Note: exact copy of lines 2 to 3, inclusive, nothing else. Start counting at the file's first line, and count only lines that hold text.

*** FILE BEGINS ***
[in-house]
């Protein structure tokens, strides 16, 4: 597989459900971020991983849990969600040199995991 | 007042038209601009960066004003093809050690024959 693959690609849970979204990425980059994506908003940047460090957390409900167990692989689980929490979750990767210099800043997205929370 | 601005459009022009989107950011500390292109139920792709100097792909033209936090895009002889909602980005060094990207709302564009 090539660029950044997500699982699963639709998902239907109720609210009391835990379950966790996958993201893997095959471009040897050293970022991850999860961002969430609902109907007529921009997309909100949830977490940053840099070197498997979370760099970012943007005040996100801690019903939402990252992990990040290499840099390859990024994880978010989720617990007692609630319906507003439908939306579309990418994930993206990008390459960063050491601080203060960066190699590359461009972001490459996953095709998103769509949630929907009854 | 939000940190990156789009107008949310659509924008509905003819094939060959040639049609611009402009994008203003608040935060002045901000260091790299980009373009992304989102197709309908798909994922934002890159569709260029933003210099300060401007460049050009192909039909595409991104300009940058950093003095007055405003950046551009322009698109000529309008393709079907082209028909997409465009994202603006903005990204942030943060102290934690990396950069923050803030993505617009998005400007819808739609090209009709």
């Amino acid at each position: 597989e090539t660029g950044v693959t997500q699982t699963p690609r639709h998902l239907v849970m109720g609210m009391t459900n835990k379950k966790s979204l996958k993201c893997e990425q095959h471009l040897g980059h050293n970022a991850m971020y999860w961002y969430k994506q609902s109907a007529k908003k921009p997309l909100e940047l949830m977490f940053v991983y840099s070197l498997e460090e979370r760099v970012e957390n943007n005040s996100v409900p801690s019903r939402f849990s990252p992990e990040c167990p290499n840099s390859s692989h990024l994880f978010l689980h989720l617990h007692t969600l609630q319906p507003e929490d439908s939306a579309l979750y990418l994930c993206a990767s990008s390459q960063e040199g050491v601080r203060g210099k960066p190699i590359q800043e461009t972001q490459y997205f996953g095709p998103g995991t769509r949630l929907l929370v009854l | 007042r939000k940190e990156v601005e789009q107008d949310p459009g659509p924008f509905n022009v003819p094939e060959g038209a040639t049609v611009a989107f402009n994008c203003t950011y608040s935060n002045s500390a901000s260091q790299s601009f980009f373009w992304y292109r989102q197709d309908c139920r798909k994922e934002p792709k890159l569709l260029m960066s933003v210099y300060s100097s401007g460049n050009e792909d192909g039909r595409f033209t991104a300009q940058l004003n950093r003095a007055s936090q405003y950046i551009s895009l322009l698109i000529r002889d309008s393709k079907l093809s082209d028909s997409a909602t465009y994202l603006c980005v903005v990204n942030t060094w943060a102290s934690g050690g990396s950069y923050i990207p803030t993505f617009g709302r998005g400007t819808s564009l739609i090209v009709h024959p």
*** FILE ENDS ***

């Protein structure tokens, strides 16, 4: 597989459900971020991983849990969600040199995991 | 007042038209601009960066004003093809050690024959 693959690609849970979204990425980059994506908003940047460090957390409900167990692989689980929490979750990767210099800043997205929370 | 601005459009022009989107950011500390292109139920792709100097792909033209936090895009002889909602980005060094990207709302564009 090539660029950044997500699982699963639709998902239907109720609210009391835990379950966790996958993201893997095959471009040897050293970022991850999860961002969430609902109907007529921009997309909100949830977490940053840099070197498997979370760099970012943007005040996100801690019903939402990252992990990040290499840099390859990024994880978010989720617990007692609630319906507003439908939306579309990418994930993206990008390459960063050491601080203060960066190699590359461009972001490459996953095709998103769509949630929907009854 | 939000940190990156789009107008949310659509924008509905003819094939060959040639049609611009402009994008203003608040935060002045901000260091790299980009373009992304989102197709309908798909994922934002890159569709260029933003210099300060401007460049050009192909039909595409991104300009940058950093003095007055405003950046551009322009698109000529309008393709079907082209028909997409465009994202603006903005990204942030943060102290934690990396950069923050803030993505617009998005400007819808739609090209009709």
């Amino acid at each position: 597989e090539t660029g950044v693959t997500q699982t699963p690609r639709h998902l239907v849970m109720g609210m009391t459900n835990k379950k966790s979204l996958k993201c893997e990425q095959h471009l040897g980059h050293n970022a991850m971020y999860w961002y969430k994506q609902s109907a007529k908003k921009p997309l909100e940047l949830m977490f940053v991983y840099s070197l498997e460090e979370r760099v970012e957390n943007n005040s996100v409900p801690s019903r939402f849990s990252p992990e990040c167990p290499n840099s390859s692989h990024l994880f978010l689980h989720l617990h007692t969600l609630q319906p507003e929490d439908s939306a579309l979750y990418l994930c993206a990767s990008s390459q960063e040199g050491v601080r203060g210099k960066p190699i590359q800043e461009t972001q490459y997205f996953g095709p998103g995991t769509r949630l929907l929370v009854l | 007042r939000k940190e990156v601005e789009q107008d949310p459009g659509p924008f509905n022009v003819p094939e060959g038209a040639t049609v611009a989107f402009n994008c203003t950011y608040s935060n002045s500390a901000s260091q790299s601009f980009f373009w992304y292109r989102q197709d309908c139920r798909k994922e934002p792709k890159l569709l260029m960066s933003v210099y300060s100097s401007g460049n050009e792909d192909g039909r595409f033209t991104a300009q940058l004003n950093r003095a007055s936090q405003y950046i551009s895009l322009l698109i000529r002889d309008s393709k079907l093809s082209d028909s997409a909602t465009y994202l603006c980005v903005v990204n942030t060094w943060a102290s934690g050690g990396s950069y923050i990207p803030t993505f617009g709302r998005g400007t819808s564009l739609i090209v009709h024959p």